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A Man Called Ove – Film Review

A Man Called Ove – Film Review by Frank L.

 Director: Hannes Holm
Writers: Hannes Holm (screenplay), Fredrik Backman (novel)
Stars: Rolf Lassgård, Bahar Pars, Filip Berg
The film is based on the novel of the same name by Fredrik Backman with Holm writing the screenplay. The eponymous hero, Ove, (Rolf Lassgård) is an elderly widower living in a housing complex where there are many rules which are observed in the breach by the other inhabitants. In an offensive manner, he points out to his neighbours their failings. However, he finds solace in his daily visit to his wife’s grave where he pours out to her the various slights and irritations of the previous day. He longs to be with her. He attempts suicide. He attempts it several times but is always frustrated by one of his irritating neighbours or something goes wrong. The skill of Holm is that he manages to bring a muted black humour into these scenes.

His favourite term for anyone who displeases him is “idiot”. He uses it liberally for a new Swedish neighbour whose pregnant wife Parvaneh (Bahar Pars) is Iranian. They have two kids who are needless to say a trial to Ove. However notwithstanding Ove’s bloody mindedness she treats him as needing friendship. She persists, regardless of his off handedness or even straight forward rudeness, but even he has to adjust a little to her generosity of spirit. His poor relationships with other neighbours are detailed including one where his obsessiveness about the Saab motor company leads him to conduct a war of attrition against a neighbour who is a Volvo fan. Holm mines a rich seam of comedy into this unlikely war. What unites the various incidents is Ove’s consistently bad behaviour. Yet somehow he is a character, in his loneliness, who engenders a feeling of sympathy.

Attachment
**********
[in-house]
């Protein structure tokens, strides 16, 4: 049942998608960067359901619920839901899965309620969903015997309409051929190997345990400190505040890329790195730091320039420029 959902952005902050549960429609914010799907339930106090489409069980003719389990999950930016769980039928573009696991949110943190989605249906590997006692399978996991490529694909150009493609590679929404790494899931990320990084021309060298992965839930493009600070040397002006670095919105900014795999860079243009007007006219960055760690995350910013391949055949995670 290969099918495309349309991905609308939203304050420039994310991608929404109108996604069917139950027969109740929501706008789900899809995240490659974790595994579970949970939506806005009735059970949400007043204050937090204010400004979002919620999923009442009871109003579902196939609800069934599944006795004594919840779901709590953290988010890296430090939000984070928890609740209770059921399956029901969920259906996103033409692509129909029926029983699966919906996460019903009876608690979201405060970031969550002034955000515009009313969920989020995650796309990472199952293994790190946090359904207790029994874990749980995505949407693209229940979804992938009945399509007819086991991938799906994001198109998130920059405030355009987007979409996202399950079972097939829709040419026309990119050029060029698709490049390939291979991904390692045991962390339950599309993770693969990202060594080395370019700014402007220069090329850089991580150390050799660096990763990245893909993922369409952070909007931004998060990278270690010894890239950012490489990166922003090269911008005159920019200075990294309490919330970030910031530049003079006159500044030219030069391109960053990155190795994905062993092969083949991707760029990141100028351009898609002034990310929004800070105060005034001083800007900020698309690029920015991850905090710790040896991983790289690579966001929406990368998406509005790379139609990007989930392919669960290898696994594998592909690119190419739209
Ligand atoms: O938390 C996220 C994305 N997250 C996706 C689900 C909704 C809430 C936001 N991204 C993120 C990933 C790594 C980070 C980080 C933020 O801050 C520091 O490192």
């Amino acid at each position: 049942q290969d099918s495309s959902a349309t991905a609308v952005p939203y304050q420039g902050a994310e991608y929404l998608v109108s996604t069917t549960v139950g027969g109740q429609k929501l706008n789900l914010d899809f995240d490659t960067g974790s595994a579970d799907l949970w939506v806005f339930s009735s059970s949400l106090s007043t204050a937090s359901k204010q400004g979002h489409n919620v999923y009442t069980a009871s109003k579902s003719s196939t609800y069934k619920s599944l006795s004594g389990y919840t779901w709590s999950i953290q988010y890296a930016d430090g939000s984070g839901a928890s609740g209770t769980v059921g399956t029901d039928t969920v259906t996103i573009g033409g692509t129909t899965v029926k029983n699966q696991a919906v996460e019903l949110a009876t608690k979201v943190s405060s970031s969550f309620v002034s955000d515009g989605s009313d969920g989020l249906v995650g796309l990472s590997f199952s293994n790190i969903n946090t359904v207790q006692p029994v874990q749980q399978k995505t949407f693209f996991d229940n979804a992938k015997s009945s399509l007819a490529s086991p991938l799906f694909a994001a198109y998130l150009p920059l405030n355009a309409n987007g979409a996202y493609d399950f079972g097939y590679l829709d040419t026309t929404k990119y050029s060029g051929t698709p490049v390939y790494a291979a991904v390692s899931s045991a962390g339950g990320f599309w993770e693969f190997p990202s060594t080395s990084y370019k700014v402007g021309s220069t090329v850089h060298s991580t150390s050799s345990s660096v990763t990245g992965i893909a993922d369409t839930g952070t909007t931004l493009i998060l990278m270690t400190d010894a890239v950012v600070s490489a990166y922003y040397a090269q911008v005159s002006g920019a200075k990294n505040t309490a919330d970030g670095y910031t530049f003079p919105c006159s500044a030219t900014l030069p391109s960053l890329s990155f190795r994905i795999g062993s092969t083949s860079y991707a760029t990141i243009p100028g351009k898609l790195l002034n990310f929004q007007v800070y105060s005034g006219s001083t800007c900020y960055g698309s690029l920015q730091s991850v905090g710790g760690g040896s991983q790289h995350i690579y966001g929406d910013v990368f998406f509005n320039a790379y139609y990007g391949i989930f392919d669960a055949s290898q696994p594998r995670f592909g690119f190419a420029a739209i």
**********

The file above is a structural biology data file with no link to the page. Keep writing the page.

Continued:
As he often is in solitary contemplation, Holm uses the time in flashbacks, with two different actors playing Ove, to reflect on his childhood which was not easy and the good and less good times he experienced with his vivacious and out-going wife Sonja (Ida Engvoll). Ove undoubtedly chose well when he married Sonja.

The quality of the direction by Holm and the powerful presence of Lassgård and the fine supporting roles by Pars and Engvoll make this film a joy to watch. That is some achievement as the anti-hero is a lonely sixty year old curmudgeon who is at war with the world. It rightly was shortlisted for the best foreign film in this year’s Oscars.  It is an unlikely gem and not to be missed.

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